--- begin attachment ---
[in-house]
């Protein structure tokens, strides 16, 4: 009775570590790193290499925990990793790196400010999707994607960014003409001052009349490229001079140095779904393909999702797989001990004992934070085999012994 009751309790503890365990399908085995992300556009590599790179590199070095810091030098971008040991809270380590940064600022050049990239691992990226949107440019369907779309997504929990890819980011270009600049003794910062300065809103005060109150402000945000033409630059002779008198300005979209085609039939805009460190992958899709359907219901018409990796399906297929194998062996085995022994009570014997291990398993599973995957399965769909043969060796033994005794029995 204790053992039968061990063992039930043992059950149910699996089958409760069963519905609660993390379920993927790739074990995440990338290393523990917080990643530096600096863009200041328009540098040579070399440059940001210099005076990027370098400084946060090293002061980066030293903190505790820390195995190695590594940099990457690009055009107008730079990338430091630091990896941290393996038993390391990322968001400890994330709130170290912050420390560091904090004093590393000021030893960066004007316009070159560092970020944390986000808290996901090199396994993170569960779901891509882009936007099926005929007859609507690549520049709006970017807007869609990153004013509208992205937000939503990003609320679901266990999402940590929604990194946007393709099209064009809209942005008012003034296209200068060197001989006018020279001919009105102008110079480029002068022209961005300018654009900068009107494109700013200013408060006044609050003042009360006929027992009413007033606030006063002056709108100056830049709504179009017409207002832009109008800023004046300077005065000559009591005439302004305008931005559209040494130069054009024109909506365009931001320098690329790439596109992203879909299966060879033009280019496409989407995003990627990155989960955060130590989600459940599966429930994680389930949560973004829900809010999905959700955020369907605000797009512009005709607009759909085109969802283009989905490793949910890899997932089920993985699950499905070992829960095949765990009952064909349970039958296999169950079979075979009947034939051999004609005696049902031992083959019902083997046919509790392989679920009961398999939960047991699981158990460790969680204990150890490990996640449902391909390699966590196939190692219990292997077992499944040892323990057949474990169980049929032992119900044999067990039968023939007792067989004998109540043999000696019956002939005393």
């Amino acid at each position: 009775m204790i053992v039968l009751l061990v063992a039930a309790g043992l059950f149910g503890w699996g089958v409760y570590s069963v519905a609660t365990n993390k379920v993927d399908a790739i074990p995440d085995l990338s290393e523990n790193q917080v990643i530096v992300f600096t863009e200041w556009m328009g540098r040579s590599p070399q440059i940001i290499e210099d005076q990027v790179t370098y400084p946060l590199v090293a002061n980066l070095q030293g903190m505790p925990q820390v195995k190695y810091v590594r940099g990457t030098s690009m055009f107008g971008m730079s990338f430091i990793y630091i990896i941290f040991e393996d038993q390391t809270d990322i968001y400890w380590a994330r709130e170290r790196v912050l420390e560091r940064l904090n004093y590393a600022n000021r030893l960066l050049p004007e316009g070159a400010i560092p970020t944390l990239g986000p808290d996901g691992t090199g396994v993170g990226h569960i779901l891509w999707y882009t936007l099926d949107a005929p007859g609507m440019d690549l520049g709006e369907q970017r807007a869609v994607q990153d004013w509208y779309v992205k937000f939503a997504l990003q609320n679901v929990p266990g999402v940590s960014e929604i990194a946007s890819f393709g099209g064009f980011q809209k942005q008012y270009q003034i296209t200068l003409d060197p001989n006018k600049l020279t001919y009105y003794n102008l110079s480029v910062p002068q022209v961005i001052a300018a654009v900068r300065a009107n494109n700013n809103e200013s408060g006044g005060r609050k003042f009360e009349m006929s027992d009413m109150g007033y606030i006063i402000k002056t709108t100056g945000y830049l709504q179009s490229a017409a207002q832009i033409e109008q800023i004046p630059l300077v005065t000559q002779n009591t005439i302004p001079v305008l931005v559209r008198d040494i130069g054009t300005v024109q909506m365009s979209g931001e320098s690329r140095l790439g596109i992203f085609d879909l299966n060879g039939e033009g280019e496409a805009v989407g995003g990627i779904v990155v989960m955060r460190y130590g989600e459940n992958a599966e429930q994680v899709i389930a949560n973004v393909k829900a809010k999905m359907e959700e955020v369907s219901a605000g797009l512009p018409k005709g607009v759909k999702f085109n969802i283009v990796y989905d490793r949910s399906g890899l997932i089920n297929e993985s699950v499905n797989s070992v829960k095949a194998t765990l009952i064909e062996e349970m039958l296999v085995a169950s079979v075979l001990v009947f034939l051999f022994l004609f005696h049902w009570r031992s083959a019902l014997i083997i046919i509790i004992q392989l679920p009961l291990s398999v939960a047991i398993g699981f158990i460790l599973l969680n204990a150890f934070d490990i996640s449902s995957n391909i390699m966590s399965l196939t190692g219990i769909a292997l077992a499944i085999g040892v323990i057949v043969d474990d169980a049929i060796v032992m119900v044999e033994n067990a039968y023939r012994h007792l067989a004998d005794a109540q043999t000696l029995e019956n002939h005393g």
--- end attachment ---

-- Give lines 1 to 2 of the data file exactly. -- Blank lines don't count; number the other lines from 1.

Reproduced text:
[in-house]
């Protein structure tokens, strides 16, 4: 009775570590790193290499925990990793790196400010999707994607960014003409001052009349490229001079140095779904393909999702797989001990004992934070085999012994 009751309790503890365990399908085995992300556009590599790179590199070095810091030098971008040991809270380590940064600022050049990239691992990226949107440019369907779309997504929990890819980011270009600049003794910062300065809103005060109150402000945000033409630059002779008198300005979209085609039939805009460190992958899709359907219901018409990796399906297929194998062996085995022994009570014997291990398993599973995957399965769909043969060796033994005794029995 204790053992039968061990063992039930043992059950149910699996089958409760069963519905609660993390379920993927790739074990995440990338290393523990917080990643530096600096863009200041328009540098040579070399440059940001210099005076990027370098400084946060090293002061980066030293903190505790820390195995190695590594940099990457690009055009107008730079990338430091630091990896941290393996038993390391990322968001400890994330709130170290912050420390560091904090004093590393000021030893960066004007316009070159560092970020944390986000808290996901090199396994993170569960779901891509882009936007099926005929007859609507690549520049709006970017807007869609990153004013509208992205937000939503990003609320679901266990999402940590929604990194946007393709099209064009809209942005008012003034296209200068060197001989006018020279001919009105102008110079480029002068022209961005300018654009900068009107494109700013200013408060006044609050003042009360006929027992009413007033606030006063002056709108100056830049709504179009017409207002832009109008800023004046300077005065000559009591005439302004305008931005559209040494130069054009024109909506365009931001320098690329790439596109992203879909299966060879033009280019496409989407995003990627990155989960955060130590989600459940599966429930994680389930949560973004829900809010999905959700955020369907605000797009512009005709607009759909085109969802283009989905490793949910890899997932089920993985699950499905070992829960095949765990009952064909349970039958296999169950079979075979009947034939051999004609005696049902031992083959019902083997046919509790392989679920009961398999939960047991699981158990460790969680204990150890490990996640449902391909390699966590196939190692219990292997077992499944040892323990057949474990169980049929032992119900044999067990039968023939007792067989004998109540043999000696019956002939005393």